Swift 3 migration for iOS app

When Apple released the newest version of its IDE Xcode 8 in June 2016, they released a beta update of Swift 3 along with it—the newest, open-source iteration of the Swift mobile programming language.

About Swift 3-

Swift 3

If you are new to Swift, just have a look to Swift vs Objective C. Apple developed Swift. It is a newer, streamlined language to better align with the platform’s evolving hardware and software. Swift allows rapid development by allowing developers to be more productive. This requires less code and also has better readability and is prone to fewer errors than its predecessors. Swift represents the direction that iOS has been headed for a while. If you haven’t migrated over yet, the Swift 3 iteration is a vital point and also a great opportunity to roll out the improvement.

Migrating to Swift 3-

How critical is to migrate existing code to Swift 3? Apple underlines that it is the right time to get on board—especially if you need to exploit all the new features in Xcode 8. This is the version that most closely aligns with the future of iOS development – migrating code from previous versions now will help you future-proof your app. Xcode 8 has a Swift Migration Assistant and a quick pre-migration checklist. Make a note that migrating to Swift 3.0 is a quite difficult. Expect that the migration tool will require some work to fix compiler errors after migration. It is not completely error-free but Apple has compiled a list of some of the known migration errors.

Apple suggests: “If you need to apply any workarounds, discard the changes that you accepted from the migration assistant earlier, apply the workarounds, and invoke the assistant manually to re-try the conversion from the start.”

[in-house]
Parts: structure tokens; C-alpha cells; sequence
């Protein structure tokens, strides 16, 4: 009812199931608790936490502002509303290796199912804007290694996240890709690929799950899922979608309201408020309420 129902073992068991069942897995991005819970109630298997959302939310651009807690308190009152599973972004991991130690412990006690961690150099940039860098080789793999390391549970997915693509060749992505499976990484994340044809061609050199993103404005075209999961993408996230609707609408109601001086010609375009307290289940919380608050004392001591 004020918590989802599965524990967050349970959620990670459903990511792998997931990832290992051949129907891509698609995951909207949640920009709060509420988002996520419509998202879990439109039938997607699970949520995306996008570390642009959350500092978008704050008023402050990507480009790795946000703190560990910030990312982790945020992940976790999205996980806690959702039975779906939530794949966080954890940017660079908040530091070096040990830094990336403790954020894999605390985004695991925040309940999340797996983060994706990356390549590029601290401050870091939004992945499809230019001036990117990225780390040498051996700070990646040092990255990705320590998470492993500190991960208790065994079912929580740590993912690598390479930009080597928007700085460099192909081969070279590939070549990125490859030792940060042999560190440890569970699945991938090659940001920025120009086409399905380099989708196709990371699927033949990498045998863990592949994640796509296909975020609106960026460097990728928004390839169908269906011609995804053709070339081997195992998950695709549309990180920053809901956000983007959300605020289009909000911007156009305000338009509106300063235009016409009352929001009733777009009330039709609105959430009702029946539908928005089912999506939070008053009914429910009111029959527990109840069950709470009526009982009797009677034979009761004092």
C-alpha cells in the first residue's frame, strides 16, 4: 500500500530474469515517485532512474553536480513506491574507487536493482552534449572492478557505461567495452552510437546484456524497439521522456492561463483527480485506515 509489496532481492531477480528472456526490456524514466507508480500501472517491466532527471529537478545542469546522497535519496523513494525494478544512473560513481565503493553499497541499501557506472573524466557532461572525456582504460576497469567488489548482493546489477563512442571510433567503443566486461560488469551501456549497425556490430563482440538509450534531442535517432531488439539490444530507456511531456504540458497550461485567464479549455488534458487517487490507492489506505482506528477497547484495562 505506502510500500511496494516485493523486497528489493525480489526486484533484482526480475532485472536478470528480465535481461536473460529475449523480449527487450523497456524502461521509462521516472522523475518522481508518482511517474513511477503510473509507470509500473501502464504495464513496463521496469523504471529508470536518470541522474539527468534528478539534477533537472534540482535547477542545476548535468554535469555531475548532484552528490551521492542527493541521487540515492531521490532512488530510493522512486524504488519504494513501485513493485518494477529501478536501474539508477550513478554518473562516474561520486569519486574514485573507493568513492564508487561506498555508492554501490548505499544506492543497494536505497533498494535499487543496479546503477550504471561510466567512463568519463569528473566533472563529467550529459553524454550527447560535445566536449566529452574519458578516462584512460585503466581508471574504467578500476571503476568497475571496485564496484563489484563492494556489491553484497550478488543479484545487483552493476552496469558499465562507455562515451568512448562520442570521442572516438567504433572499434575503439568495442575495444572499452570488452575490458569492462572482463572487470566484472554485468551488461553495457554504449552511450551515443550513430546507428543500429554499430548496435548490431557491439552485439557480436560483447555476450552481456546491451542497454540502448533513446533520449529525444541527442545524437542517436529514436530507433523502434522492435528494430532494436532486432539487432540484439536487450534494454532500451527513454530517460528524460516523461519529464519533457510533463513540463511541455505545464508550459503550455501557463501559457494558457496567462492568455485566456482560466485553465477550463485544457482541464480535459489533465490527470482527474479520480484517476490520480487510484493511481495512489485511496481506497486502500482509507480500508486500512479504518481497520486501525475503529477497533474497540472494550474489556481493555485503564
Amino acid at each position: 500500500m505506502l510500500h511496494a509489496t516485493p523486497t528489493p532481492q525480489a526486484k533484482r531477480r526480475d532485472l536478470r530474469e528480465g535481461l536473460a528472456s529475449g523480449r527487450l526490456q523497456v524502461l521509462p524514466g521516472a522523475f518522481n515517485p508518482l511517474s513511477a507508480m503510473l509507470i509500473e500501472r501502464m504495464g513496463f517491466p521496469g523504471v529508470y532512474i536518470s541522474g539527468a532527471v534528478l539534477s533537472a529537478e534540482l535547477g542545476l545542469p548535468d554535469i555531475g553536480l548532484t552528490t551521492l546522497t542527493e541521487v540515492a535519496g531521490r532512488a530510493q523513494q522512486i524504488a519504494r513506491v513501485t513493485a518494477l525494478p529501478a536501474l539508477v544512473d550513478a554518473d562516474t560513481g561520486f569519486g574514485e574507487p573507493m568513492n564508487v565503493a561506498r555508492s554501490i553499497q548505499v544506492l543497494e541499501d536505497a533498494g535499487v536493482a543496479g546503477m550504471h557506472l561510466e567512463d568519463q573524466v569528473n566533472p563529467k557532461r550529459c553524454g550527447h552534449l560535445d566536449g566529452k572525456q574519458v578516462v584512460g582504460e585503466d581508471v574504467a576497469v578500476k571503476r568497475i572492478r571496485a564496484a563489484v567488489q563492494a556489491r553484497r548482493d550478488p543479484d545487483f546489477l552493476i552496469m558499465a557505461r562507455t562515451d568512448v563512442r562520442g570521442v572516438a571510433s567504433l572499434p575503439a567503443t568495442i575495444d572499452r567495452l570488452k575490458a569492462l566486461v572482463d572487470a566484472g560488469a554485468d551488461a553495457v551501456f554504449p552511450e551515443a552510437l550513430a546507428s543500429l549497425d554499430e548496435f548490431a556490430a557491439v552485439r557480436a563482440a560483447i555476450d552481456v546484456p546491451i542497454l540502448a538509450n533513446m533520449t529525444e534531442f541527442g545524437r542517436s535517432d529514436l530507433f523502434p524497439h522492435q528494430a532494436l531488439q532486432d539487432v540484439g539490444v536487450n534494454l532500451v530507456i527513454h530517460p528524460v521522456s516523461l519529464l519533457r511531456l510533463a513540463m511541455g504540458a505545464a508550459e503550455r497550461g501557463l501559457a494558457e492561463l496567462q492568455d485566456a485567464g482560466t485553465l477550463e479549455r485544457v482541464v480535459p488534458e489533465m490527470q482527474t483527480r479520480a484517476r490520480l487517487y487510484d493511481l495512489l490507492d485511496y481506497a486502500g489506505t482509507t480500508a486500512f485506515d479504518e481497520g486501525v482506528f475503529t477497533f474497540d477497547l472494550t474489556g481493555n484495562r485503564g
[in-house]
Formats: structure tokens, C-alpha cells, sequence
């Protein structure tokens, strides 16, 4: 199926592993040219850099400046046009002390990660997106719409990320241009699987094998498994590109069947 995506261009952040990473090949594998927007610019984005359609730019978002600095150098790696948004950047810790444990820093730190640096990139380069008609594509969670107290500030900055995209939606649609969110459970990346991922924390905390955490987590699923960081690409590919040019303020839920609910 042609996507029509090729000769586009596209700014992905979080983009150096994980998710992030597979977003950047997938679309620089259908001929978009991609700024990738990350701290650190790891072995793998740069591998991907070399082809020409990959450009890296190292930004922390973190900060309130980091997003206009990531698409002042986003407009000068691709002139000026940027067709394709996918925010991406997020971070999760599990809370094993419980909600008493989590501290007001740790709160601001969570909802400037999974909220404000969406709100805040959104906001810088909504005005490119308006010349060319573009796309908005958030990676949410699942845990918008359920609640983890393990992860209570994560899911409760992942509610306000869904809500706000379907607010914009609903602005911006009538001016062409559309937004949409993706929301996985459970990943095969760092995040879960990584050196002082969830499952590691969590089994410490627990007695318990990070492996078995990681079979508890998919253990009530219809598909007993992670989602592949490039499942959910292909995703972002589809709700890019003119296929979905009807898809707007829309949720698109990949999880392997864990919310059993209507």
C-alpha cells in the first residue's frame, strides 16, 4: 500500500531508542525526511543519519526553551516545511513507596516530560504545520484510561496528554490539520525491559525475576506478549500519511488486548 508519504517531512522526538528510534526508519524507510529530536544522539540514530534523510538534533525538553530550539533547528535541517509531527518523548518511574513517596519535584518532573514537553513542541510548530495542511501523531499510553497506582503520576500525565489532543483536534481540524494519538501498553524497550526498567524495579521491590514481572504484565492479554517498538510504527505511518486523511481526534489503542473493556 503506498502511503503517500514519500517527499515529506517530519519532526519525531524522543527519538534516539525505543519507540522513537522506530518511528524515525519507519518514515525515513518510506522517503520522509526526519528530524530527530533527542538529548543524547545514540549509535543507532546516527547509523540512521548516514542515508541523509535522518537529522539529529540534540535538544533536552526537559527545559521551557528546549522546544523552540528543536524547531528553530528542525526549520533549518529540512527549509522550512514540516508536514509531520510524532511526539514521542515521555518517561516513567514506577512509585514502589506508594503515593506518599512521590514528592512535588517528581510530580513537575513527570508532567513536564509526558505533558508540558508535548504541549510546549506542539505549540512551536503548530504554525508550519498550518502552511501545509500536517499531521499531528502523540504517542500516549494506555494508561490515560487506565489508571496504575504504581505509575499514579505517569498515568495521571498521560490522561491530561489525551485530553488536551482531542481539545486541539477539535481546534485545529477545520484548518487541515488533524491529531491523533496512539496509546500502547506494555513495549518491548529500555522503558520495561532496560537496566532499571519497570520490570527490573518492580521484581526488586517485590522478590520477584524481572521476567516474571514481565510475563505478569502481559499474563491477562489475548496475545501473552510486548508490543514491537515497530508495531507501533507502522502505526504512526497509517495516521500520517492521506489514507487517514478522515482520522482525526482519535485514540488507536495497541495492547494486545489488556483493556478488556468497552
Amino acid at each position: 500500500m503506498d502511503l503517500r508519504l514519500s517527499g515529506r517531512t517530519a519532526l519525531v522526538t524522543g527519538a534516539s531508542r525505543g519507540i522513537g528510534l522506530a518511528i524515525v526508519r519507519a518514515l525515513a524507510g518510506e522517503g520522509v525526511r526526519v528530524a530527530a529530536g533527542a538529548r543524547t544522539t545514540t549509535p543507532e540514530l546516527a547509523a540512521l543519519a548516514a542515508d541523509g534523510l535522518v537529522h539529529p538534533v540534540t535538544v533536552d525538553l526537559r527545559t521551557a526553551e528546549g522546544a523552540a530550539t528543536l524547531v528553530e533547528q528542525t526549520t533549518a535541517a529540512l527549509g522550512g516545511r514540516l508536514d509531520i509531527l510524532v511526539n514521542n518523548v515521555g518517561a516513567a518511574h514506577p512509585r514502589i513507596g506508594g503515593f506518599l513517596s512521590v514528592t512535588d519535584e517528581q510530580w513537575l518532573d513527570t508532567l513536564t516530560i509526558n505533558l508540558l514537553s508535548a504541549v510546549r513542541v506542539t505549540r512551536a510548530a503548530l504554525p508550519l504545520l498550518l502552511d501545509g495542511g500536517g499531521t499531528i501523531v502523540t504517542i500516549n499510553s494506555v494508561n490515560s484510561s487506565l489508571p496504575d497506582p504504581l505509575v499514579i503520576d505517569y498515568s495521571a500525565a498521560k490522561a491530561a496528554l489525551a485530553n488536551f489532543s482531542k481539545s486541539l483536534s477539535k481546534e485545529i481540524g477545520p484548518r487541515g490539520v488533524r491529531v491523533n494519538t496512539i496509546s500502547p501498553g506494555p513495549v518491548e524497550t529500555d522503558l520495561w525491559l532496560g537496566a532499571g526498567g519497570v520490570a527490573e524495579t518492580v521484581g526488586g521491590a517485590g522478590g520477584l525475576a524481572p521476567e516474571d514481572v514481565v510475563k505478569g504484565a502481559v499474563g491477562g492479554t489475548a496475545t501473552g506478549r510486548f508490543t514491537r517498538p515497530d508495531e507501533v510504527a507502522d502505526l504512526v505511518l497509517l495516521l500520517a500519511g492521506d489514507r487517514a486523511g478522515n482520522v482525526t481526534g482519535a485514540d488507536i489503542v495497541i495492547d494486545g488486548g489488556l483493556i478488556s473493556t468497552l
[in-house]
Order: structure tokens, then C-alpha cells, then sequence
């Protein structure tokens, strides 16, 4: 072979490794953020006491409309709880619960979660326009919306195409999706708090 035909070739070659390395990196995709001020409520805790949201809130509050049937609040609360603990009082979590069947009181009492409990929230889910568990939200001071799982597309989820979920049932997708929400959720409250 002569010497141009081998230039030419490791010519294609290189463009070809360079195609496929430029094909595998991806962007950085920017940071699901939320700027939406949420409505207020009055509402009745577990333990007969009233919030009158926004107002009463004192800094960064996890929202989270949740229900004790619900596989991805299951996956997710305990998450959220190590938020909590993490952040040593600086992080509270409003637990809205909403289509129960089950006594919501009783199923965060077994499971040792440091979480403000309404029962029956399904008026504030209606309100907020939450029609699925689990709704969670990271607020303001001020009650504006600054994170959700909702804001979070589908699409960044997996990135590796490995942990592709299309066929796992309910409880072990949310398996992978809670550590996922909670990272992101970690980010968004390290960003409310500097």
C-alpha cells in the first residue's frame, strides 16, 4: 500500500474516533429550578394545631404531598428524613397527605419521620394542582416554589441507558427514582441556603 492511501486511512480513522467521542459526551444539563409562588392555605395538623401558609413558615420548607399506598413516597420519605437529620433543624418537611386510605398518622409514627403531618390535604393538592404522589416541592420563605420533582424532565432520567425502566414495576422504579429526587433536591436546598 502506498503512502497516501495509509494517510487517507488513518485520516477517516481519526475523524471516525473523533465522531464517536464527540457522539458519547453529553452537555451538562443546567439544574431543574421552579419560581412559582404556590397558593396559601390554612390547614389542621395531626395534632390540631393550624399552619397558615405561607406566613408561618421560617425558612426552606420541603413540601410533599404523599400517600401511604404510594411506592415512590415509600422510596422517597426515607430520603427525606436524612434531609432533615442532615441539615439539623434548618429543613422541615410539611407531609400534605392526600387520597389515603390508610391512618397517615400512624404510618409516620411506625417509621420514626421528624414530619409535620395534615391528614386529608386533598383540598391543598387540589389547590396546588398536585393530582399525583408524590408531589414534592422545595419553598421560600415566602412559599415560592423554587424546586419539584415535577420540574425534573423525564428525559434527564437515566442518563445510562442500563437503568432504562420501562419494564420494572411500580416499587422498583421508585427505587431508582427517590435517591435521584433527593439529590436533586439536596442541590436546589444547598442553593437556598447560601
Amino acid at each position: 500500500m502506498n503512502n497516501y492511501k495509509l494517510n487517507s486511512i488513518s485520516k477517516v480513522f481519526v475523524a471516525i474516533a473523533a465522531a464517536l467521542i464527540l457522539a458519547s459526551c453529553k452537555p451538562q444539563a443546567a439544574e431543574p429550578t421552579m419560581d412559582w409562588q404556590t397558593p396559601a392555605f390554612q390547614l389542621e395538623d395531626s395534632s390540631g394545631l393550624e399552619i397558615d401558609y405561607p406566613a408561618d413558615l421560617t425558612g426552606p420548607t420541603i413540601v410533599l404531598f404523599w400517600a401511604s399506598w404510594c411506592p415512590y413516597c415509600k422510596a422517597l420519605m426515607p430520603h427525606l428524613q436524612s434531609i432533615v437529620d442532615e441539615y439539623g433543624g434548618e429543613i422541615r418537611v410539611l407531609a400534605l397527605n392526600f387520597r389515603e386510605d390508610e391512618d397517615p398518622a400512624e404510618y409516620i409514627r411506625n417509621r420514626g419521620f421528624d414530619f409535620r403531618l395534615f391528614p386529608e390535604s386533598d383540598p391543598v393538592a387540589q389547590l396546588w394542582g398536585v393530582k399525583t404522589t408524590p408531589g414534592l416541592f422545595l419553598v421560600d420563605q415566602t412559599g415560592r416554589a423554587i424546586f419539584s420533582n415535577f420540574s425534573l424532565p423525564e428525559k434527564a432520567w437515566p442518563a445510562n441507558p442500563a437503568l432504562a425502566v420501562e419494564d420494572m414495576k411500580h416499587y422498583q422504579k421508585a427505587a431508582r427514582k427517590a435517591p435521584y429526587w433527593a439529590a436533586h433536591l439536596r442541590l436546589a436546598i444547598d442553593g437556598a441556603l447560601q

An example of something you can be proactive about changing is type names that slam with renamed Foundation types. We had a class called Operation which post-migration conflicted with NSOperation being renamed Operation. Note that you can run the migration assistant multiple times without discarding the prior-run’s changes. 

The clunkiness and also slowness of the migration assistant created a feedback loop that was too long. An example of undesirable migration assistant behavior is generated operator overloads to account for optional comparison changes in Swift 3. Here’s an example of a method that was added to the top of one of our class files:

 fileprivate func < <T : Comparable>(lhs: T?, rhs: T?) -> Bool {

  switch (lhs, rhs) {

  case let (l?, r?):

    return l < r

  case (nil, _?):

    return true


    return false



One thing the migration assistant does very well is handle changing how we call system APIs in Swift 3 style. For example:

N SNSNotificationCenter.defaultCenter()    Became:           NotificationCenter.default       

Manual Migration-

In migration guide, Apple says “While the migrator will take care of many mechanical changes for you, it is likely that you will need to make more manual changes to be able to build the project after applying the migrator changes.” At this point in the process you have to do many more manual changes. In your note-taking exercise you have to try to identify regular patterns of issues, and also sometimes you have to make regular expressions to perform a project-wide search for code matching those patterns. This  will allow you to take large steps towards reducing compile errors as opposed to fixing individual issues and trying to recompile.

Feedback Loops-

Large mixed Swift/Objective-C projects compile particularly slowly. This long feedback cycles, and you have to make larger changes between compile attempts to offset the slow compile times when we’d usually prefer to have smaller iterations. This is basically the same challenge that kept us from needing to run the migration assistant multiple times.